from The American Heritage® Dictionary of the English Language, 4th Edition
- n. An enzyme that catalyzes the coagulation of milk, found in the gastric juice of the fourth stomach of young ruminants and used in making cheeses and junkets. Also called chymosin, rennet.
from Wiktionary, Creative Commons Attribution/Share-Alike License
- n. A proteolytic enzyme, obtained the gastric juice of the abomasum of calves, used to coagulate milk and make cheese
from the GNU version of the Collaborative International Dictionary of English
- n. A milk-clotting enzyme obtained from the true stomach (abomasum) of a suckling calf. Mol. wt. about 31,000. Also called chymosin, rennase, and abomasal enzyme.
from The Century Dictionary and Cyclopedia
- n. Same as chymosin.
from WordNet 3.0 Copyright 2006 by Princeton University. All rights reserved.
- n. an enzyme that occurs in gastric juice; causes milk to coagulate
In the stomach of small children, especially infants an enzyme called rennin plays an important role.
An enzyme called rennin exists in the gastric juice of the human stomach also.
Digestive enzymes in fish stomach is similar to rennin which is found in the rumen of cattle.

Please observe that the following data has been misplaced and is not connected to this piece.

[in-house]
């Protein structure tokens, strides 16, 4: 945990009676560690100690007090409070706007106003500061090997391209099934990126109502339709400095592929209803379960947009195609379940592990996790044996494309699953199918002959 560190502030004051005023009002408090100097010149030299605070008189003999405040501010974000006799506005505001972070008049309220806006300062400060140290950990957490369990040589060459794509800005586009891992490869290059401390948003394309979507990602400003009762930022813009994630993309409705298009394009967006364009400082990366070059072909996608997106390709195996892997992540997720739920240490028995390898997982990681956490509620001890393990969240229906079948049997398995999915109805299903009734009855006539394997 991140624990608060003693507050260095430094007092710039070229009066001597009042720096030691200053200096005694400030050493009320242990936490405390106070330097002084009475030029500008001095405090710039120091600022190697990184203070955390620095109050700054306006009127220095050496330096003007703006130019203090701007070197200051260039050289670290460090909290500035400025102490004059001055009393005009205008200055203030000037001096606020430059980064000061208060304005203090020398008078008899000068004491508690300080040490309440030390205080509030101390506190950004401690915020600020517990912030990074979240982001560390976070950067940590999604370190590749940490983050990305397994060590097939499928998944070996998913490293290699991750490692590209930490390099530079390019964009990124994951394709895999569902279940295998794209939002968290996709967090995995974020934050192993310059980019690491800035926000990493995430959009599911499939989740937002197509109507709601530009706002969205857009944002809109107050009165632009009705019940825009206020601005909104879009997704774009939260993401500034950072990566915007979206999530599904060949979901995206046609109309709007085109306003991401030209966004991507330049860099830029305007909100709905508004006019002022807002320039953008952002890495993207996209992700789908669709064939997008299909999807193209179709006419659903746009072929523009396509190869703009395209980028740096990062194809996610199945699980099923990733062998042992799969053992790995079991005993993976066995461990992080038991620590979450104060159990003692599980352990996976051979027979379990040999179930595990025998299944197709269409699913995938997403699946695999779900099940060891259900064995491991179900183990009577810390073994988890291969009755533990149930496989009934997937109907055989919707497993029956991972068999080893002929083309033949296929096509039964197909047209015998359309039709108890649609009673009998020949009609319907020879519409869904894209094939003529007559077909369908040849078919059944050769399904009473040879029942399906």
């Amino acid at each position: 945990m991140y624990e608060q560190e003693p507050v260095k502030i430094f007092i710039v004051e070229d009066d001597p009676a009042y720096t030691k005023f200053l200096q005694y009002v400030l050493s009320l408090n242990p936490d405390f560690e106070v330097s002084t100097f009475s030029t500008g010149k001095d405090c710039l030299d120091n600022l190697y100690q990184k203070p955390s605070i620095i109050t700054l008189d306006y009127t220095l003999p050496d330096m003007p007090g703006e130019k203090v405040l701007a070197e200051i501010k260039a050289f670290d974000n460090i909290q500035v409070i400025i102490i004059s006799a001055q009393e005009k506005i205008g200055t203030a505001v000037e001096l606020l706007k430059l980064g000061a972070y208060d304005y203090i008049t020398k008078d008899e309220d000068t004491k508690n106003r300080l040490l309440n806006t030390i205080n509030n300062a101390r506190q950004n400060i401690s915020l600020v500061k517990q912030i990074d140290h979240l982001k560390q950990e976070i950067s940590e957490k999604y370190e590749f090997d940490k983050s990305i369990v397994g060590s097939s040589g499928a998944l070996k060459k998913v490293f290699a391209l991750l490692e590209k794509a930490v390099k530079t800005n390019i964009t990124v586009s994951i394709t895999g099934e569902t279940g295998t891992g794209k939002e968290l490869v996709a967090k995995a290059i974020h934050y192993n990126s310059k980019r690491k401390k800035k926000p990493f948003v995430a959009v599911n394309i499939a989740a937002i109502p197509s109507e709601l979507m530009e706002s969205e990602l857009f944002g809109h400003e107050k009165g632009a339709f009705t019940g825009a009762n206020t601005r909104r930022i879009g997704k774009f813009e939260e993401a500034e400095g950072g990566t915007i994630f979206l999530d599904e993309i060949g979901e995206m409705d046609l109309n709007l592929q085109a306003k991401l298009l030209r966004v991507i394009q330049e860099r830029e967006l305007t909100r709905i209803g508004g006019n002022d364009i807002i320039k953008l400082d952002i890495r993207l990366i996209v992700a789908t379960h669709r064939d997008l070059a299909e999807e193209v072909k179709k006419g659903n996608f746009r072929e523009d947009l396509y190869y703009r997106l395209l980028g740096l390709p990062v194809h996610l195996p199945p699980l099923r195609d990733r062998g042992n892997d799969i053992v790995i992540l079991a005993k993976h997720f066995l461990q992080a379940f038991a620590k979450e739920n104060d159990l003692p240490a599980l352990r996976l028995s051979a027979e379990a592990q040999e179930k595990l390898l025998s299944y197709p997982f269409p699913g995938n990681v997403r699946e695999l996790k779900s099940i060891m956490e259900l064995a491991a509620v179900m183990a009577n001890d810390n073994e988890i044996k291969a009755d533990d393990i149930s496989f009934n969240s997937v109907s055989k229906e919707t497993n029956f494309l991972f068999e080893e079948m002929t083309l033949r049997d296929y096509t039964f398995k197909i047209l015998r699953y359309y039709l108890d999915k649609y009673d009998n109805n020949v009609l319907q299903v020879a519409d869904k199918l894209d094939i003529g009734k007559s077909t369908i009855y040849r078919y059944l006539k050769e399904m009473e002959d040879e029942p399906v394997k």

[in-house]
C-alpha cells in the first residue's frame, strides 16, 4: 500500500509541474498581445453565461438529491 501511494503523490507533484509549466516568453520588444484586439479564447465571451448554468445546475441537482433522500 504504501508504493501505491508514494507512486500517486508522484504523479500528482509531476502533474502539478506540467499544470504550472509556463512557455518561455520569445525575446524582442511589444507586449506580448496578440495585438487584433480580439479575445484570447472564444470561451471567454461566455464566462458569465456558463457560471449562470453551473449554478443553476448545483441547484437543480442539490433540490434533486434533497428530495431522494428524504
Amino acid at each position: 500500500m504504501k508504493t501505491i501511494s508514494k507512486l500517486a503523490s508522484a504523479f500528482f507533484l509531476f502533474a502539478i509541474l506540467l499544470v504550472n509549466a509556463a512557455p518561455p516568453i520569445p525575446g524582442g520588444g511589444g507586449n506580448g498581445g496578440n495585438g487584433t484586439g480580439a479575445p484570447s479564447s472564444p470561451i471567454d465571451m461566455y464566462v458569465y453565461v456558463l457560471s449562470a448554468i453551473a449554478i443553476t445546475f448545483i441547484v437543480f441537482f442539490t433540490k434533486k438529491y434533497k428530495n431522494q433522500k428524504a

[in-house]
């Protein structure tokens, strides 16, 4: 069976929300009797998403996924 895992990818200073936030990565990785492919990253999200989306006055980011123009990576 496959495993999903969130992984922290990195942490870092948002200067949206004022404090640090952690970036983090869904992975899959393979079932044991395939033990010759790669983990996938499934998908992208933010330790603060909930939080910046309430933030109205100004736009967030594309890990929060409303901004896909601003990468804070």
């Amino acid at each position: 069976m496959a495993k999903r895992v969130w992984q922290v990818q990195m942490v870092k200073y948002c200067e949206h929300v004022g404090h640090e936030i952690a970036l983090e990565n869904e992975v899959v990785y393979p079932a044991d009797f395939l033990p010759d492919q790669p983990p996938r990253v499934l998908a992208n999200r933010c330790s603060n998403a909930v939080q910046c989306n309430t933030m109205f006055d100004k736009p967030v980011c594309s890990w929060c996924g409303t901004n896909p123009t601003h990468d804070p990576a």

In the cheese-making process, when the enzyme rennin this sounds nasty, but rennin is found in calf stomachs - *ew* is added to milk, the milk coagulates and separates into a watery liquid called whey and semi-solids.
After this the stomach goes through several steps including being dry-salted, washed, scraped to remove surface fat, stretched onto racks where moisture is removed, then finally ground and mixed with a salt solution until the rennin is extracted.
The enzyme, rennin, is obtained from milk fed calves.
She's smoothing her hair, rennin 'her hands down her dress, supposed to be straightening it and all, you see.
The enzyme, rennin, attacks the micelles of casein and breaks them down, facilitating the union with calcium.
If the milk is either too cold or too hot the rennin will not be active at all.
The enzymatic action of rennin is affected by temperature, acidity, salt, light, air, age, and the source and method of preparation: